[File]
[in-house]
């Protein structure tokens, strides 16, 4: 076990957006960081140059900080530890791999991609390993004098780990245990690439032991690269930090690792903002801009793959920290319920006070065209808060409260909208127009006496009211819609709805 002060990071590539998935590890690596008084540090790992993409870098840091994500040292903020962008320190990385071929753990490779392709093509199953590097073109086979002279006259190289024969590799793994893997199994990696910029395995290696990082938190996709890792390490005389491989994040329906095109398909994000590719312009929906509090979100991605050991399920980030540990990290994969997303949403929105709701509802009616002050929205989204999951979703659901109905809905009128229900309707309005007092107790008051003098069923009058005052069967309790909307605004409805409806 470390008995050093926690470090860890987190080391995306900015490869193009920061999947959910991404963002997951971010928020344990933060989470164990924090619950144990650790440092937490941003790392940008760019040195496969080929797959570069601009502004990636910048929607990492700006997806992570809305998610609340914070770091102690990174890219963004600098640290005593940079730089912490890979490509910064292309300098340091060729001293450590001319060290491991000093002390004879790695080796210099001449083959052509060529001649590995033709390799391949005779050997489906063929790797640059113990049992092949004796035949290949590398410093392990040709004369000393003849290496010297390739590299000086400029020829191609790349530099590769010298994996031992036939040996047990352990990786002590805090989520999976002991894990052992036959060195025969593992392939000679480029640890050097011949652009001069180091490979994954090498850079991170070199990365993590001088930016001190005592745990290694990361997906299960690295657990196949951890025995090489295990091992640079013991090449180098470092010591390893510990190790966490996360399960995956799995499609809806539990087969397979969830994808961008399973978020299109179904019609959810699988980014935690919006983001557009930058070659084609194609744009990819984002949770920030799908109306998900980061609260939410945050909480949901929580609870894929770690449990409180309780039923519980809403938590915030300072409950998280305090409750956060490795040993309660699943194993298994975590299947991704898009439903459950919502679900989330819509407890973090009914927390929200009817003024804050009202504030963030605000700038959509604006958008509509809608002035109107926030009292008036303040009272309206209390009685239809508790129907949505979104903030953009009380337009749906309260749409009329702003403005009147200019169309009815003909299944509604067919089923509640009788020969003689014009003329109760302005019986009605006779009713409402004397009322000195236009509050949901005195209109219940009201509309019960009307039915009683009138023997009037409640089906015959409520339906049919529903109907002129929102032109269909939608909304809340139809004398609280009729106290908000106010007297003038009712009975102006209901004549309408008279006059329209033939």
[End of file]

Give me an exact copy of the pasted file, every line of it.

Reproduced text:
[in-house]
């Protein structure tokens, strides 16, 4: 076990957006960081140059900080530890791999991609390993004098780990245990690439032991690269930090690792903002801009793959920290319920006070065209808060409260909208127009006496009211819609709805 002060990071590539998935590890690596008084540090790992993409870098840091994500040292903020962008320190990385071929753990490779392709093509199953590097073109086979002279006259190289024969590799793994893997199994990696910029395995290696990082938190996709890792390490005389491989994040329906095109398909994000590719312009929906509090979100991605050991399920980030540990990290994969997303949403929105709701509802009616002050929205989204999951979703659901109905809905009128229900309707309005007092107790008051003098069923009058005052069967309790909307605004409805409806 470390008995050093926690470090860890987190080391995306900015490869193009920061999947959910991404963002997951971010928020344990933060989470164990924090619950144990650790440092937490941003790392940008760019040195496969080929797959570069601009502004990636910048929607990492700006997806992570809305998610609340914070770091102690990174890219963004600098640290005593940079730089912490890979490509910064292309300098340091060729001293450590001319060290491991000093002390004879790695080796210099001449083959052509060529001649590995033709390799391949005779050997489906063929790797640059113990049992092949004796035949290949590398410093392990040709004369000393003849290496010297390739590299000086400029020829191609790349530099590769010298994996031992036939040996047990352990990786002590805090989520999976002991894990052992036959060195025969593992392939000679480029640890050097011949652009001069180091490979994954090498850079991170070199990365993590001088930016001190005592745990290694990361997906299960690295657990196949951890025995090489295990091992640079013991090449180098470092010591390893510990190790966490996360399960995956799995499609809806539990087969397979969830994808961008399973978020299109179904019609959810699988980014935690919006983001557009930058070659084609194609744009990819984002949770920030799908109306998900980061609260939410945050909480949901929580609870894929770690449990409180309780039923519980809403938590915030300072409950998280305090409750956060490795040993309660699943194993298994975590299947991704898009439903459950919502679900989330819509407890973090009914927390929200009817003024804050009202504030963030605000700038959509604006958008509509809608002035109107926030009292008036303040009272309206209390009685239809508790129907949505979104903030953009009380337009749906309260749409009329702003403005009147200019169309009815003909299944509604067919089923509640009788020969003689014009003329109760302005019986009605006779009713409402004397009322000195236009509050949901005195209109219940009201509309019960009307039915009683009138023997009037409640089906015959409520339906049919529903109907002129929102032109269909939608909304809340139809004398609280009729106290908000106010007297003038009712009975102006209901004549309408008279006059329209033939």